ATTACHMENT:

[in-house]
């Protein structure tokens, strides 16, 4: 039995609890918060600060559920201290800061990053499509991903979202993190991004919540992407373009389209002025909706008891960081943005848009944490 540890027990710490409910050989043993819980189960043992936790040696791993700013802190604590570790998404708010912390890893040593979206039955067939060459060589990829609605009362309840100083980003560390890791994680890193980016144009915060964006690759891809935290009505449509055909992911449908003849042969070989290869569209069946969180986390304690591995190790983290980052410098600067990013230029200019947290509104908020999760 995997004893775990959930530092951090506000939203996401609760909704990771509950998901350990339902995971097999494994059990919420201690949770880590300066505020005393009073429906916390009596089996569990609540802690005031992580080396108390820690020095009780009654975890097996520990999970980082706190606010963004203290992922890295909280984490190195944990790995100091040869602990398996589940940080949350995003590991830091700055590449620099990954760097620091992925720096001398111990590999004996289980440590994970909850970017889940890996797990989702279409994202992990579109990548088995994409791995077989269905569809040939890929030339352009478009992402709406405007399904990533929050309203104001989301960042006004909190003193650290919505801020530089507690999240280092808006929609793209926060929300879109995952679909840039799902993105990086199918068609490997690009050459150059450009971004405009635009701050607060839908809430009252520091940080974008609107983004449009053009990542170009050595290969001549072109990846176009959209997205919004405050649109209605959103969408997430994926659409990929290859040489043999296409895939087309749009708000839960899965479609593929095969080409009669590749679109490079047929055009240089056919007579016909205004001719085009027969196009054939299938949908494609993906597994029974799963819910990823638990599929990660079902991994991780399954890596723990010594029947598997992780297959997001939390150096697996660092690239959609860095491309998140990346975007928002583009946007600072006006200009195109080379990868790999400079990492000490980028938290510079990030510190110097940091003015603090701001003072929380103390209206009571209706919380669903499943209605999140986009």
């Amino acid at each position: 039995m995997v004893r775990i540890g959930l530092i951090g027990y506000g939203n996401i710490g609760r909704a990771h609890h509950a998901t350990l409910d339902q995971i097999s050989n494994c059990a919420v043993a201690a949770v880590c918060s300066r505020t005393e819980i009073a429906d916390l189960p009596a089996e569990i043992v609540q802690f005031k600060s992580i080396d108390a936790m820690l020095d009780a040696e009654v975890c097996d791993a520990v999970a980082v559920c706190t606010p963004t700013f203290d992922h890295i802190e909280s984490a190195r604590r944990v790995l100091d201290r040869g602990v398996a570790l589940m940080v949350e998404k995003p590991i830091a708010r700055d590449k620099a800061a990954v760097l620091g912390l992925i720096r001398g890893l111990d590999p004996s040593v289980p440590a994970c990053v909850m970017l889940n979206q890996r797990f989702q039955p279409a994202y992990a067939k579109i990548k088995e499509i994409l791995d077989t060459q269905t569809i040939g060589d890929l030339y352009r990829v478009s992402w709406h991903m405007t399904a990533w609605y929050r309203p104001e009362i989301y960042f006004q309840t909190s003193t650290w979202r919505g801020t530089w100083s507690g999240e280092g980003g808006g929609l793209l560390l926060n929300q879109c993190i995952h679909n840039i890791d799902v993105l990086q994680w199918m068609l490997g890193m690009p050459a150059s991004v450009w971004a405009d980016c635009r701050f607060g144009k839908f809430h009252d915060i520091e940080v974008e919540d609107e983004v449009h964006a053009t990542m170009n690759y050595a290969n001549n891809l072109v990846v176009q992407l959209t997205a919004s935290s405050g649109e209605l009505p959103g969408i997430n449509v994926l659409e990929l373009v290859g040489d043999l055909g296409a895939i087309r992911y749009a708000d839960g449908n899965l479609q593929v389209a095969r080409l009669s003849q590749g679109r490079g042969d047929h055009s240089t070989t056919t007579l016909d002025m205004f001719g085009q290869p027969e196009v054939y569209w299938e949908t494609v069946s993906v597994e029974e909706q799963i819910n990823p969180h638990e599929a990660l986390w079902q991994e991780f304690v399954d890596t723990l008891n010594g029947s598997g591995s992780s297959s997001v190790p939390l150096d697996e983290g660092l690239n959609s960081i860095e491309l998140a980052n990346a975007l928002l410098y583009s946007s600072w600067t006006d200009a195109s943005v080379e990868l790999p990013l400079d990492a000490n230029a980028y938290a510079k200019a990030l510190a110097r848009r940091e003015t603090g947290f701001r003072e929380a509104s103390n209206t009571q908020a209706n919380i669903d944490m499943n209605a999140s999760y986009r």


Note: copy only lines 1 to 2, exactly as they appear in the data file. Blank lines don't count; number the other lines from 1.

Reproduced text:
[in-house]
């Protein structure tokens, strides 16, 4: 039995609890918060600060559920201290800061990053499509991903979202993190991004919540992407373009389209002025909706008891960081943005848009944490 540890027990710490409910050989043993819980189960043992936790040696791993700013802190604590570790998404708010912390890893040593979206039955067939060459060589990829609605009362309840100083980003560390890791994680890193980016144009915060964006690759891809935290009505449509055909992911449908003849042969070989290869569209069946969180986390304690591995190790983290980052410098600067990013230029200019947290509104908020999760 995997004893775990959930530092951090506000939203996401609760909704990771509950998901350990339902995971097999494994059990919420201690949770880590300066505020005393009073429906916390009596089996569990609540802690005031992580080396108390820690020095009780009654975890097996520990999970980082706190606010963004203290992922890295909280984490190195944990790995100091040869602990398996589940940080949350995003590991830091700055590449620099990954760097620091992925720096001398111990590999004996289980440590994970909850970017889940890996797990989702279409994202992990579109990548088995994409791995077989269905569809040939890929030339352009478009992402709406405007399904990533929050309203104001989301960042006004909190003193650290919505801020530089507690999240280092808006929609793209926060929300879109995952679909840039799902993105990086199918068609490997690009050459150059450009971004405009635009701050607060839908809430009252520091940080974008609107983004449009053009990542170009050595290969001549072109990846176009959209997205919004405050649109209605959103969408997430994926659409990929290859040489043999296409895939087309749009708000839960899965479609593929095969080409009669590749679109490079047929055009240089056919007579016909205004001719085009027969196009054939299938949908494609993906597994029974799963819910990823638990599929990660079902991994991780399954890596723990010594029947598997992780297959997001939390150096697996660092690239959609860095491309998140990346975007928002583009946007600072006006200009195109080379990868790999400079990492000490980028938290510079990030510190110097940091003015603090701001003072929380103390209206009571209706919380669903499943209605999140986009």